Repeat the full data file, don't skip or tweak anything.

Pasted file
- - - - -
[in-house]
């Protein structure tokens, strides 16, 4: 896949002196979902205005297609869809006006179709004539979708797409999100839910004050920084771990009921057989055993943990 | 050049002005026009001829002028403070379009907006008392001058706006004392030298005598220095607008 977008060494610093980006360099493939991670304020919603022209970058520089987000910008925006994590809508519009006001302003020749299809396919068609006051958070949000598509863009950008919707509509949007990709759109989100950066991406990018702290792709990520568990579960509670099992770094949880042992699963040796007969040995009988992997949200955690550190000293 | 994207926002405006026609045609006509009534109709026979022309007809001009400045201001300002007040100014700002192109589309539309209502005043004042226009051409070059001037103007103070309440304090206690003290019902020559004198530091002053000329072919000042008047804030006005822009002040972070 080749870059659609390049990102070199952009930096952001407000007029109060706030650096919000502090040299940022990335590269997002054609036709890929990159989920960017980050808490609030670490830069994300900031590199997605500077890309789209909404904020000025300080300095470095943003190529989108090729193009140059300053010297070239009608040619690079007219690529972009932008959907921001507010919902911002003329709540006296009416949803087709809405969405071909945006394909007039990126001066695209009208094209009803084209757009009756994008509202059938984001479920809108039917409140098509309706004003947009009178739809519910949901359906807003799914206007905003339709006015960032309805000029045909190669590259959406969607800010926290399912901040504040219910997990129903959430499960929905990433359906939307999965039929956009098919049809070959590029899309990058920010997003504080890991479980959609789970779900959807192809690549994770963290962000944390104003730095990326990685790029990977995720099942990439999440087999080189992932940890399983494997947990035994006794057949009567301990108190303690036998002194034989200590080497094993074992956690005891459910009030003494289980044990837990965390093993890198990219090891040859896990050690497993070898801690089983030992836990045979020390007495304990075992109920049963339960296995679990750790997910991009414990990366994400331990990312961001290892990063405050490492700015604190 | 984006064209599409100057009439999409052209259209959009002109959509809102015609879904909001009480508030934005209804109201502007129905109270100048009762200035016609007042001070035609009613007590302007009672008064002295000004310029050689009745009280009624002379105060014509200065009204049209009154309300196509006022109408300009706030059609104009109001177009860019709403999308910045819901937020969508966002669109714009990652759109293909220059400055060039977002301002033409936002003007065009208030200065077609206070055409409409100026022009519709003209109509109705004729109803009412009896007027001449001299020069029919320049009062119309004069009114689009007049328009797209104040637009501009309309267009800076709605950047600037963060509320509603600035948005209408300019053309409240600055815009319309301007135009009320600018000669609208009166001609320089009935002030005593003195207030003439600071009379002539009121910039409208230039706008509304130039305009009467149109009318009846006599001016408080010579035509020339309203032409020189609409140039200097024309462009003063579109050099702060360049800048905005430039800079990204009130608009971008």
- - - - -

[in-house]
């Protein structure tokens, strides 16, 4: 896949002196979902205005297609869809006006179709004539979708797409999100839910004050920084771990009921057989055993943990 | 050049002005026009001829002028403070379009907006008392001058706006004392030298005598220095607008 977008060494610093980006360099493939991670304020919603022209970058520089987000910008925006994590809508519009006001302003020749299809396919068609006051958070949000598509863009950008919707509509949007990709759109989100950066991406990018702290792709990520568990579960509670099992770094949880042992699963040796007969040995009988992997949200955690550190000293 | 994207926002405006026609045609006509009534109709026979022309007809001009400045201001300002007040100014700002192109589309539309209502005043004042226009051409070059001037103007103070309440304090206690003290019902020559004198530091002053000329072919000042008047804030006005822009002040972070 080749870059659609390049990102070199952009930096952001407000007029109060706030650096919000502090040299940022990335590269997002054609036709890929990159989920960017980050808490609030670490830069994300900031590199997605500077890309789209909404904020000025300080300095470095943003190529989108090729193009140059300053010297070239009608040619690079007219690529972009932008959907921001507010919902911002003329709540006296009416949803087709809405969405071909945006394909007039990126001066695209009208094209009803084209757009009756994008509202059938984001479920809108039917409140098509309706004003947009009178739809519910949901359906807003799914206007905003339709006015960032309805000029045909190669590259959406969607800010926290399912901040504040219910997990129903959430499960929905990433359906939307999965039929956009098919049809070959590029899309990058920010997003504080890991479980959609789970779900959807192809690549994770963290962000944390104003730095990326990685790029990977995720099942990439999440087999080189992932940890399983494997947990035994006794057949009567301990108190303690036998002194034989200590080497094993074992956690005891459910009030003494289980044990837990965390093993890198990219090891040859896990050690497993070898801690089983030992836990045979020390007495304990075992109920049963339960296995679990750790997910991009414990990366994400331990990312961001290892990063405050490492700015604190 | 984006064209599409100057009439999409052209259209959009002109959509809102015609879904909001009480508030934005209804109201502007129905109270100048009762200035016609007042001070035609009613007590302007009672008064002295000004310029050689009745009280009624002379105060014509200065009204049209009154309300196509006022109408300009706030059609104009109001177009860019709403999308910045819901937020969508966002669109714009990652759109293909220059400055060039977002301002033409936002003007065009208030200065077609206070055409409409100026022009519709003209109509109705004729109803009412009896007027001449001299020069029919320049009062119309004069009114689009007049328009797209104040637009501009309309267009800076709605950047600037963060509320509603600035948005209408300019053309409240600055815009319309301007135009009320600018000669609208009166001609320089009935002030005593003195207030003439600071009379002539009121910039409208230039706008509304130039305009009467149109009318009846006599001016408080010579035509020339309203032409020189609409140039200097024309462009003063579109050099702060360049800048905005430039800079990204009130608009971008």